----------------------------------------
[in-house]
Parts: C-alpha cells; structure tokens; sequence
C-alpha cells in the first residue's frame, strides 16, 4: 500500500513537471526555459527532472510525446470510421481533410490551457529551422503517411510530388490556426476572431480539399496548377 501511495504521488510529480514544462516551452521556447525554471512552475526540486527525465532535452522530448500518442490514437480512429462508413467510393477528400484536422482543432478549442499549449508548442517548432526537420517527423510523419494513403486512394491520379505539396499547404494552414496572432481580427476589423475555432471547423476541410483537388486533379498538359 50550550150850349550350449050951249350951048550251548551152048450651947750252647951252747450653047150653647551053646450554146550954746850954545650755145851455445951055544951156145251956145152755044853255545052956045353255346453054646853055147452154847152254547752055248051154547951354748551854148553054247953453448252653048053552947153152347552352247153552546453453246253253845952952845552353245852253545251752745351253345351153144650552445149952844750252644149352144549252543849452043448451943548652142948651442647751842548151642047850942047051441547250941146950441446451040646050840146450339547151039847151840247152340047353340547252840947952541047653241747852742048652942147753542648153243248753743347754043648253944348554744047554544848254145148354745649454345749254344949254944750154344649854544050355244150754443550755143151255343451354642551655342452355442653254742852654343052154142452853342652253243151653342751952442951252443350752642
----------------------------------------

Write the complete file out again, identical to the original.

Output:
[in-house]
Parts: C-alpha cells; structure tokens; sequence
C-alpha cells in the first residue's frame, strides 16, 4: 500500500513537471526555459527532472510525446470510421481533410490551457529551422503517411510530388490556426476572431480539399496548377 501511495504521488510529480514544462516551452521556447525554471512552475526540486527525465532535452522530448500518442490514437480512429462508413467510393477528400484536422482543432478549442499549449508548442517548432526537420517527423510523419494513403486512394491520379505539396499547404494552414496572432481580427476589423475555432471547423476541410483537388486533379498538359 50550550150850349550350449050951249350951048550251548551152048450651947750252647951252747450653047150653647551053646450554146550954746850954545650755145851455445951055544951156145251956145152755044853255545052956045353255346453054646853055147452154847152254547752055248051154547951354748551854148553054247953453448252653048053552947153152347552352247153552546453453246253253845952952845552353245852253545251752745351253345351153144650552445149952844750252644149352144549252543849452043448451943548652142948651442647751842548151642047850942047051441547250941146950441446451040646050840146450339547151039847151840247152340047353340547252840947952541047653241747852742048652942147753542648153243248753743347754043648253944348554744047554544848254145148354745649454345749254344949254944750154344649854544050355244150754443550755143151255343451354642551655342452355442653254742852654343052154142452853342652253243151653342751952442951252443350752642